Med­i­cal mar­vel

Craig McLach­lan re­turns to fight crime as Dr Lu­cien Blake

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For an ac­tor, be­ing in the pub­lic eye can be a bless­ing and a curse. Sure, it’s grat­i­fy­ing to have your work ac­knowl­edged and ap­pre­ci­ated by the pun­ters. But at the same time, it’d be nice to be able to buy your gro­ceries with­out too many in­ter­rup­tions.

Craig McLach­lan isn’t com­plain­ing about this, mind you. He’s thrilled peo­ple are en­joy­ing his ABC se­ries The Doc­tor Blake Mys­ter­ies and are in­vested in the wel­fare and well- be­ing of its char­ac­ters.

Still, be­ing ap­proached in the su­per­mar­ket is be­com­ing a reg­u­lar oc­cur­rence.

Buy­ing yo­ghurt one night, a gen­tle­man asked if Dr Blake’s land­lady and house­keeper Jean, played by Nadine Gar­ner, shouldn’t be the one pick­ing up sup­plies.

Then there was the time he was grab­bing some frozen peas and heard an ex­as­per­ated voice ex­claim: “When are you go­ing to just kiss her?”

Peo­ple clearly think Dr Blake and Jean are made for each other.

McLach­lan: “You have to con­tinue on af­ter your first big hit and we didn’t want to change any­thing that worked, but at the same time you do have to move for­ward”

For his part, McLach­lan coyly points out “their re­la­tion­ship de­vel­ops beau­ti­fully” in the sec­ond sea­son, which is now air­ing on ABC1. He be­lieves the re­la­tion­ship, both pro­fes­sional and per­sonal, is one of the three ma­jor as­pects that have at­tracted view­ers to the show.

Of course, there are the mur­der mys­ter­ies plagu­ing Bal­larat in the 1950s – who doesn’t en­joy a good who­dunit, af­ter all?

That said, the ac­tor laughs, he had to re­as­sure a cou­ple of back­pack­ers keen to visit the town af­ter see­ing it on the show that it wasn’t nearly as dan­ger­ous as it ap­peared on TV.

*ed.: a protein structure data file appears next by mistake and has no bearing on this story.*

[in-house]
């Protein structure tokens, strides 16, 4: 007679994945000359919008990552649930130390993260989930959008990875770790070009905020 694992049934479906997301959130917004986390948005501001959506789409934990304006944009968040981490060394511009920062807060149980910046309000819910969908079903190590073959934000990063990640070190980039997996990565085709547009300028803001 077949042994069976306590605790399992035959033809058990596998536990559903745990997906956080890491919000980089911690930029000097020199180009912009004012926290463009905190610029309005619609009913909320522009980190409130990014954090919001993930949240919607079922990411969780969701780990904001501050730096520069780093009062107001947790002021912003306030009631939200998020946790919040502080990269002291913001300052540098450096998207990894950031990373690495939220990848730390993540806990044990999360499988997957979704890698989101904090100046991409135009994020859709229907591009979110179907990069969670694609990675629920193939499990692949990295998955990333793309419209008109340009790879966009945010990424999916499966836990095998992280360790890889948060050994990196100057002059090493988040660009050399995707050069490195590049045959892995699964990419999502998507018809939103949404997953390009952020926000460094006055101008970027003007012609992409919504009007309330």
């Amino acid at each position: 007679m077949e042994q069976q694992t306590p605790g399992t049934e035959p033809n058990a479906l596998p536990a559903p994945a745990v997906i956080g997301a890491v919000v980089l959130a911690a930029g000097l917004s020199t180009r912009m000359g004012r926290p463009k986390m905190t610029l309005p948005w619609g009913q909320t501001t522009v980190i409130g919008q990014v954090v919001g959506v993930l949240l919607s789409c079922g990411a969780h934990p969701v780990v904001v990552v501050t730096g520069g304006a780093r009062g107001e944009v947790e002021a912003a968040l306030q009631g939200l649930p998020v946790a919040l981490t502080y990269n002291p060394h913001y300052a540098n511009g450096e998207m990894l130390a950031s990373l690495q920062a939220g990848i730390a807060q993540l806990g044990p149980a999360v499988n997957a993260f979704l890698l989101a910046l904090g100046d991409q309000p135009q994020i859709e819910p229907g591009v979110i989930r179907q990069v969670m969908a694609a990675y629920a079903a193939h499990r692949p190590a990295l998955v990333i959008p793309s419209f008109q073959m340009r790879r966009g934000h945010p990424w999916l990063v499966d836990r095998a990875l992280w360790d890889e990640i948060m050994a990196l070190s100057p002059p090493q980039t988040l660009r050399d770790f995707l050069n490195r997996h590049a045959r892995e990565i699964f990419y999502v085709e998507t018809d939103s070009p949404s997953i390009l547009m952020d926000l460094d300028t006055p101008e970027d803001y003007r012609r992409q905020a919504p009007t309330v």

But there’s also the mys­tery of Dr Lu­cien Blake him­self.

Tor­mented by his World War II ex­pe­ri­ences, in­clud­ing a stint in a pris­oner- of- war camp, and the ab­sence of his miss­ing wife and child, he ini­tially found it dif­fi­cult fit­ting into his new world.

In the new episodes, how­ever, some ques­tions are an­swered and some ghosts of the past laid to rest.

“We learned at the end of the first sea­son Lu­cien’s wife had in­deed died,” McLach­lan said. “But word had come through that his daugh­ter was alive and he was head­ing off to be re­united with her.

“He’s now re­turned to Bal­larat af­ter hav­ing re­con­nected with her af­ter so many years, but that’s all I’m go­ing to re­veal about that.

“It’s won­der­ful stuff, though. A lot of old ques­tions are re­solved.”

Strik­ing the bal­ance be­tween the show’s mys­ter­ies and the hu­man el­e­ment has

al­ways been a key con­cern for McLach­lan and se­ries cre­ator Ge­orge Adams.

“Ge­orge has al­ways stuck to his guns, stuck to his truth of how he en­vi­sioned this show,” the ac­tor said.

“He told me this story about pitch­ing it early on to some­one who claimed to love it. Then they said, ‘ Why don’t we make him a po­lice­man or a pri­vate de­tec­tive in­stead of a doc­tor? Why don’t we set it in the present day rather than the 1950s? And maybe he should have a steamy af­fair with a mar­ried woman’.”

Luck­ily, none of that came to pass, and the show found an ap­pre­cia­tive au­di­ence.

Fol­low­ing up such a suc­cess story might have proven daunt­ing to some, with McLach­lan all too aware of “sec­ond- al­bum syn­drome”.

“You have to con­tinue on af­ter your first big hit and we didn’t want to change any­thing that worked, but at the same time you do have to move for­ward,” he said.

“I know we seem to have packed more of ev­ery­thing into each episode this year. I didn’t think that was pos­si­ble but it be­came ev­i­dent when it came to learn­ing the ma­te­rial.”

To his de­light, McLach­lan has been able to lose him­self a lit­tle in his por­trayal of Dr Blake, af­ter ini­tially not be­ing con­sid­ered a se­ri­ous con­tender for the role be­cause he was too young.

“But in my screen test, Ge­orge saw some­thing that matched his vi­sion of the char­ac­ter,” McLach­lan said.

“I am knock­ing on the door of 50, af­ter all, and I know a bit about the peaks and val­leys of life, and Ge­orge saw there were some lay­ers there. And play­ing this char­ac­ter has al­lowed me to share some of my sat­is­fy­ing mo­ments as an ac­tor – mo­ments where I’m re­quired to go the ex­tra mile and I’ve even sur­prised my­self with what’s hap­pened.

“When those break­through mo­ments come, they’re just di­vine.”

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